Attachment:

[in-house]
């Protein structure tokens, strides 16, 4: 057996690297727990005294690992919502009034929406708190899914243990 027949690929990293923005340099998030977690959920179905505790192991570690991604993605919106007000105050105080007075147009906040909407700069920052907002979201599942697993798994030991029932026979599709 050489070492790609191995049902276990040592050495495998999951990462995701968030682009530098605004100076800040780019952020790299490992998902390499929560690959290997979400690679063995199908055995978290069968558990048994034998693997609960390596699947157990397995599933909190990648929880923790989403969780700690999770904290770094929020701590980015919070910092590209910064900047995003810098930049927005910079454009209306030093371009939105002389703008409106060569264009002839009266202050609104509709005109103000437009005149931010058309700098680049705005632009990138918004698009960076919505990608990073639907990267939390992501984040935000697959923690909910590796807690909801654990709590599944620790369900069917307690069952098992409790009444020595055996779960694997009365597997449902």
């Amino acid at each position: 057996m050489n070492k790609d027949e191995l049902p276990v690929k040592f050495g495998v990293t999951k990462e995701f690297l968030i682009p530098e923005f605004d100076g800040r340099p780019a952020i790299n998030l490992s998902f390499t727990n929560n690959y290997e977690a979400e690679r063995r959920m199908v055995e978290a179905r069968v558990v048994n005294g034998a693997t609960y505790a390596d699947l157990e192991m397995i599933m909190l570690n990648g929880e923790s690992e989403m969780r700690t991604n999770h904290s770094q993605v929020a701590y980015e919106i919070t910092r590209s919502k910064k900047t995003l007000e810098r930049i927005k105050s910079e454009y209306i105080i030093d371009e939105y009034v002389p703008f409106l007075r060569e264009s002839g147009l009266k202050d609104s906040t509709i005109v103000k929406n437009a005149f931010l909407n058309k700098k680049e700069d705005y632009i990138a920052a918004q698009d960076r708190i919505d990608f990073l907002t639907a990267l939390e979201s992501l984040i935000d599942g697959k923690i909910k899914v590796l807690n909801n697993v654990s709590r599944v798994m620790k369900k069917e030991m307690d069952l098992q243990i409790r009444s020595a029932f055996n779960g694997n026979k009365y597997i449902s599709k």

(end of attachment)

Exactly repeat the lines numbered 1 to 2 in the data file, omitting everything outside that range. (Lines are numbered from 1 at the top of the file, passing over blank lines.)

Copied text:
[in-house]
């Protein structure tokens, strides 16, 4: 057996690297727990005294690992919502009034929406708190899914243990 027949690929990293923005340099998030977690959920179905505790192991570690991604993605919106007000105050105080007075147009906040909407700069920052907002979201599942697993798994030991029932026979599709 050489070492790609191995049902276990040592050495495998999951990462995701968030682009530098605004100076800040780019952020790299490992998902390499929560690959290997979400690679063995199908055995978290069968558990048994034998693997609960390596699947157990397995599933909190990648929880923790989403969780700690999770904290770094929020701590980015919070910092590209910064900047995003810098930049927005910079454009209306030093371009939105002389703008409106060569264009002839009266202050609104509709005109103000437009005149931010058309700098680049705005632009990138918004698009960076919505990608990073639907990267939390992501984040935000697959923690909910590796807690909801654990709590599944620790369900069917307690069952098992409790009444020595055996779960694997009365597997449902």